Quarantine Buddy: Importance of Pets During the Pandemic


Simone Artwell

With their owners working remotely, pets are getting more attention than ever during the pandemic. Some pet lovers are fed up with being lonely and are ready to go out and adopt. 

COVID-19 has come with a whirlwind of new surprises. From social distancing and wearing masks to lockdowns and reopenings, then slowly back to lockdowns again. This has made the past few months a very stressful time for everyone. 

With little to no contact with the outside world, pets have remained loyal through it all. By creating the companionship and entertainment needed to get people through these uncertain times, pets have played an important role in many people’s lives. 

Working from home with pets has come with its challenges. No one expected that they would be sharing their home office with their pet. 

Dan Taylor, the head of research and development at Salt Agency and SEO conference speaker, described his 14-year-old rescue cat, Maisie, as a “remorseless seat thief.”  

However, Megan Ingram decided to look at the bright side of remote working with her dog Halas. “Having a dog during remote work is great because you can say things like “Oh I gotta take the dog out, he needs a break” when it’s actually not the dog that needs a break,” said Ingram. 

Gabriella Ferlita and her cat Clarence are another dynamic duo that are able to enjoy each other’s company during the pandemic. Ferlita agreed that having a pet around during quarantine has definitely made it easier as Clarence was able to keep her spirits high. 

Ferlita said that Clarence “would nap with me on days I felt a little low and he would lie down on my yoga mat on my more productive days.” 

Loneliness is inevitable, especially if you live alone. As a veterinary technician, Amanda Cruz spends most of her days around animals. 

However, Cruz began to see the downfalls of not having a pet around her own home stating “All my life I’ve had a dog or cat in my home, not having one now is horrible. I might just adopt a senior dog and give him the best remaining years of his life.”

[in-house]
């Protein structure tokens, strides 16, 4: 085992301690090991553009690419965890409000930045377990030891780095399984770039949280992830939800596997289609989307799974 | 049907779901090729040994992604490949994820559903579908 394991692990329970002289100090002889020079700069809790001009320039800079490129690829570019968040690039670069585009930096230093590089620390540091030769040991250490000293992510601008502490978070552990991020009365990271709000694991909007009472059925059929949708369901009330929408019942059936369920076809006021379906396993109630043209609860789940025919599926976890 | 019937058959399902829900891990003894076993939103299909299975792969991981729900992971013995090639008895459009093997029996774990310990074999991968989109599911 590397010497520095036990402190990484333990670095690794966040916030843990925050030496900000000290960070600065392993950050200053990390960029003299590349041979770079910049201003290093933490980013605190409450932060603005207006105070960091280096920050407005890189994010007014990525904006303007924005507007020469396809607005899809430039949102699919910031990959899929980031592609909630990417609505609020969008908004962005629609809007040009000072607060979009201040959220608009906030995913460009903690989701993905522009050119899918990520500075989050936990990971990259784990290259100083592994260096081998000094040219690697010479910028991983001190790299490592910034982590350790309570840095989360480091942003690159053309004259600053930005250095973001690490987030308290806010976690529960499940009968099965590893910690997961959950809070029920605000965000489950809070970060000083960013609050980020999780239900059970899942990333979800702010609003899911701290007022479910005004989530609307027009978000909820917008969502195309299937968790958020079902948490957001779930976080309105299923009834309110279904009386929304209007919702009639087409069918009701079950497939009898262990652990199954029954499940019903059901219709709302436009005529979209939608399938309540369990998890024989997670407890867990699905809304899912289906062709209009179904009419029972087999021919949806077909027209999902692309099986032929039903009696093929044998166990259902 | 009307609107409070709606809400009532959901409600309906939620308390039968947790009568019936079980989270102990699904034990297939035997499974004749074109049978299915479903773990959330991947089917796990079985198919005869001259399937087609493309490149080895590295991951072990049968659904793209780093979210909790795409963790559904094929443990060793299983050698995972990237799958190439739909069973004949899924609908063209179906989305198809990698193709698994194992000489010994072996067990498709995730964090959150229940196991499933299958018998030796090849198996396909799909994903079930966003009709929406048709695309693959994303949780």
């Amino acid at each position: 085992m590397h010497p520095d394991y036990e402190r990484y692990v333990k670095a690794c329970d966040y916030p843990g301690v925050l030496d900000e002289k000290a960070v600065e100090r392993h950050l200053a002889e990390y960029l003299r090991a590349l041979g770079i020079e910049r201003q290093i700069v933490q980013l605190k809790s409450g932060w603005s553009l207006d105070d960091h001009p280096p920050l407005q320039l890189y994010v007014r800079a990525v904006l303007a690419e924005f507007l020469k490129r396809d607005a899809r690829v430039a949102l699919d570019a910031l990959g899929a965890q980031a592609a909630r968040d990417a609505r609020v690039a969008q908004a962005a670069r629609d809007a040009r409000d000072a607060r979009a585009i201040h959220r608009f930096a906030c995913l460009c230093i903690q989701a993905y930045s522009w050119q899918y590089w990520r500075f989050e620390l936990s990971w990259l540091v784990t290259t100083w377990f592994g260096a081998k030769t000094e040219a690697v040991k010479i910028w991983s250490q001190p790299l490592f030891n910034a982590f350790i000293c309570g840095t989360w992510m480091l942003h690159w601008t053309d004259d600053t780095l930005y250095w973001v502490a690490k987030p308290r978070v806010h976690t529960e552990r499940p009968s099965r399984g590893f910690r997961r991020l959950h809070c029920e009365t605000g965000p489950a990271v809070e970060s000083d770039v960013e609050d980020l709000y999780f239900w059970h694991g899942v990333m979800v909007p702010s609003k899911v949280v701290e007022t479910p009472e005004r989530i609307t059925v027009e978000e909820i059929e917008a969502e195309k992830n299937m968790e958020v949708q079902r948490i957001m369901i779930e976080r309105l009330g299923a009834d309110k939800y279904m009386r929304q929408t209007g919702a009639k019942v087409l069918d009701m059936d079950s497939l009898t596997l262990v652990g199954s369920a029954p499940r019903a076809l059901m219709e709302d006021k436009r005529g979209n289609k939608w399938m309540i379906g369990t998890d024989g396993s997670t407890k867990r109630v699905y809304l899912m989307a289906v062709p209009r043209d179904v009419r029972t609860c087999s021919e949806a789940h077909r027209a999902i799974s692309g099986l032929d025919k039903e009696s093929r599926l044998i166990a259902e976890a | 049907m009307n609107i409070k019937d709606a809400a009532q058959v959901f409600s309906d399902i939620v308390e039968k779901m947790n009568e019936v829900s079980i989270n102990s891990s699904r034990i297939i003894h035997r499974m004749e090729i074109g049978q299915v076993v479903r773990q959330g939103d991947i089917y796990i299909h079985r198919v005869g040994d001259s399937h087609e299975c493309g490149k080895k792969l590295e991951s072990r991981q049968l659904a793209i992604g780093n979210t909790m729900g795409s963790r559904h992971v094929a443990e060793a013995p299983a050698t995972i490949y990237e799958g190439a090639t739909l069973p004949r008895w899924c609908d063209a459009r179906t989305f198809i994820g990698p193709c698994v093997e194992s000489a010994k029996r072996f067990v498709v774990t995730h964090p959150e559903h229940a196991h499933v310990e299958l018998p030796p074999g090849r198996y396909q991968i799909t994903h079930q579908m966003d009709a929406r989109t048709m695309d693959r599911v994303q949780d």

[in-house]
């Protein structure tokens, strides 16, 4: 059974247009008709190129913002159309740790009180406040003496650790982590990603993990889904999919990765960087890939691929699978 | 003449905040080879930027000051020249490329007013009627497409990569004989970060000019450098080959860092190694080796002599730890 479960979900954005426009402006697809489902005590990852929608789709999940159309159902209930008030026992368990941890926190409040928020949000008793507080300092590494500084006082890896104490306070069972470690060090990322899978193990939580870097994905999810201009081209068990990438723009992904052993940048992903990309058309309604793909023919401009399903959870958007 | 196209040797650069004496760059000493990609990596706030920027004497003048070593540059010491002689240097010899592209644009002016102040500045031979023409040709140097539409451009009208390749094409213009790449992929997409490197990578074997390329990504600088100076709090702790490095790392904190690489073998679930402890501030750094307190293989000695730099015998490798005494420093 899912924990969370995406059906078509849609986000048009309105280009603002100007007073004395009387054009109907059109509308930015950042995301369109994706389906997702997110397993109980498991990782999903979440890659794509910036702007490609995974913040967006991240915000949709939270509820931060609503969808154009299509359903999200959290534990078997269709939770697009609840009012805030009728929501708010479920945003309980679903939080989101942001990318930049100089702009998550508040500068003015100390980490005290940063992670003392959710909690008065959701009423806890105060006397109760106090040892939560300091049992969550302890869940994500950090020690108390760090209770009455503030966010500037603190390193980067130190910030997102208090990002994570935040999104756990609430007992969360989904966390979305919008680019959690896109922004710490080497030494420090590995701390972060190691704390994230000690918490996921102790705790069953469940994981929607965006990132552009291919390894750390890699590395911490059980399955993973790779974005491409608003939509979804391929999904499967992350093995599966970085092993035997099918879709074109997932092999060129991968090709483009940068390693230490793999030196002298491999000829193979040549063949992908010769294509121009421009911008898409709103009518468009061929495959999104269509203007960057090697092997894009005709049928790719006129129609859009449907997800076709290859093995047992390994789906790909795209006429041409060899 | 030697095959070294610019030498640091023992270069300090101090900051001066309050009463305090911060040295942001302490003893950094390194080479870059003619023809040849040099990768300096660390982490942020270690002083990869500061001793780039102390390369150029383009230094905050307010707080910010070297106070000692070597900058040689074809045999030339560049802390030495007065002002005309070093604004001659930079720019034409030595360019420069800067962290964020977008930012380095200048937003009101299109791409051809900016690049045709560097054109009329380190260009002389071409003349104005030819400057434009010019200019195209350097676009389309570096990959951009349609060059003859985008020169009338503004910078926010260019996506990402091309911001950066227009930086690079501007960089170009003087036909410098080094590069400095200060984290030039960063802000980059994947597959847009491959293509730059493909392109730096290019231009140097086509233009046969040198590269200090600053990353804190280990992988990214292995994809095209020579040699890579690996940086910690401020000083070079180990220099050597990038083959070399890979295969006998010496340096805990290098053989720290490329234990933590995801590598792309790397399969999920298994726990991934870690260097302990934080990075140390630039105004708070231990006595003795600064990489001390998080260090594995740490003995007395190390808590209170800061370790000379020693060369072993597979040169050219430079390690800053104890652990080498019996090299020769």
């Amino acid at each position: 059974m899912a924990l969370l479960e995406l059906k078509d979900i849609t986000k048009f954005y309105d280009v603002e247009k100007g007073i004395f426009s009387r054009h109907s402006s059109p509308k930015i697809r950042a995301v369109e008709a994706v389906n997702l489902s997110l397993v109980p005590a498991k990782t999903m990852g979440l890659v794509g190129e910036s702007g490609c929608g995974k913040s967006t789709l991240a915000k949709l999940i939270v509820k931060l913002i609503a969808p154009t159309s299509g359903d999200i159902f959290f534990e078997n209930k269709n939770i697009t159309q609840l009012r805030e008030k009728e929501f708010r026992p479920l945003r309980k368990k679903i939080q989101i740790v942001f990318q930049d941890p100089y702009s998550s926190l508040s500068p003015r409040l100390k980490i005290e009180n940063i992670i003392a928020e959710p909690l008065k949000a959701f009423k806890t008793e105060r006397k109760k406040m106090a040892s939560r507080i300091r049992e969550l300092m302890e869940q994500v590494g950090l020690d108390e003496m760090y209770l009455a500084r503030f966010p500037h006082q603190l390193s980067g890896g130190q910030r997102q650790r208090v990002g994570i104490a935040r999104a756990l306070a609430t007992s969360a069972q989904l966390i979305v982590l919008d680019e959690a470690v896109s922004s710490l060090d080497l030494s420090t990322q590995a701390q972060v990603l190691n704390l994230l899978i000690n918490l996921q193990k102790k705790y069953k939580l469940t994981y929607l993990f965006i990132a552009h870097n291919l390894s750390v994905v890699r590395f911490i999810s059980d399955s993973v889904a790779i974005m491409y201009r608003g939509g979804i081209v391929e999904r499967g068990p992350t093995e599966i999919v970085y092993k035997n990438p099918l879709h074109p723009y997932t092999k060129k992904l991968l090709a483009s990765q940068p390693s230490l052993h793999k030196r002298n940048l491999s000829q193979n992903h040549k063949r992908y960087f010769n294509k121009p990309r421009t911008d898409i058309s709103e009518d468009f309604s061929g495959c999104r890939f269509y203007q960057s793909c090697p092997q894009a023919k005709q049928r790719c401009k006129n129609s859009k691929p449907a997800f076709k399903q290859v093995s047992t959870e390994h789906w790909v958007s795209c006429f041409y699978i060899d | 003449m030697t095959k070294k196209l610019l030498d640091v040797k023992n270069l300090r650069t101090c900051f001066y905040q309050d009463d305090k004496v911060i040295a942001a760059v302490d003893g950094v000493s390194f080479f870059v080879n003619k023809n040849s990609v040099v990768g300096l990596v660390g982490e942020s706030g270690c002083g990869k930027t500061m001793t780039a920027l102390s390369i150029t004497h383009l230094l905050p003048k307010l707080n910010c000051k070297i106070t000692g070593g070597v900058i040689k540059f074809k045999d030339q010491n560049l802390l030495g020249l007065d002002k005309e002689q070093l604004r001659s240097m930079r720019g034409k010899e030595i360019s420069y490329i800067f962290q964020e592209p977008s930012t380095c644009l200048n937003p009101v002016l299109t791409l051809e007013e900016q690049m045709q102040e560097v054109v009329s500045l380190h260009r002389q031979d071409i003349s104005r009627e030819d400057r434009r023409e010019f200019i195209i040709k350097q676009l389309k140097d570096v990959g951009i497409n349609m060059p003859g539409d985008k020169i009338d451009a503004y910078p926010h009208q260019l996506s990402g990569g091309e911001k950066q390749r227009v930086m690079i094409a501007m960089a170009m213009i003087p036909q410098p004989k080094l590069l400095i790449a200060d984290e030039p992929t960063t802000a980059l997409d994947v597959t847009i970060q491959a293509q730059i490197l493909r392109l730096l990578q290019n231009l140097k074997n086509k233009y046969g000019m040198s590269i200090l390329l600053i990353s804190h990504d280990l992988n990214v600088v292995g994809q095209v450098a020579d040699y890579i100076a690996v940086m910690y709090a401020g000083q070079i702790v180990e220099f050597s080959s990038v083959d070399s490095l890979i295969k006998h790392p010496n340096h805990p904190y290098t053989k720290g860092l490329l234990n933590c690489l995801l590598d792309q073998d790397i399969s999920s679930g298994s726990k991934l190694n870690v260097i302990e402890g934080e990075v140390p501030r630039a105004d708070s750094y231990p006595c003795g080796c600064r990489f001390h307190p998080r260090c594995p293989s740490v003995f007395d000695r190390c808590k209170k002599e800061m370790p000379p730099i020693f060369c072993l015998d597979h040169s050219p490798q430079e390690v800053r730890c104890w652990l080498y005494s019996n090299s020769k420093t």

Like Cruz, others are on that same path leading to the spike in animal adoptions and fostering during the pandemic. Pet lovers around the world are realizing that they need a pet as much as the pet needs them. 

In New York City, shelters like the Second Chance Rescue, ASPCA, and Badass Brooklyn Rescue have dogs and cats that are available for fostering and adoptions. However, dogs and cats aren’t the only COVID companion you could have. Animal Care Centers of NYC have bunnies available as well. 

London based certified dog trainer Joe Nutkins definitely has his share of COVID companions. With a house full of animals, his remote work was undoubtedly affected. In his two-bed bungalow, Nutkins is able to utilize his space very well. 

With two terriers, a house duckling, 15 chickens, 6 ducks, and 3 quails, his quarantine experience has been anything but lonely. However, Echo, the house duckling, is always getting in the way when Joe is working on his laptop. 

“Pressing keys with her bill and creating insane words on emails,” said Nutkins. When Echo isn’t typing up lengthy emails she relaxes in her indoor pen and watches Joe work in his home office. 

Nevertheless, whether they’re driving you crazy or cuddling to keep you warm, pets have become a beneficial part of making it through the pandemic. Trinidadian native Addison John has always been surrounded by dogs as a kid because they often roamed the streets. 

“Back home dogs don’t belong in the house but when I moved here and finally got one I understood why they are man’s best friend,” said John.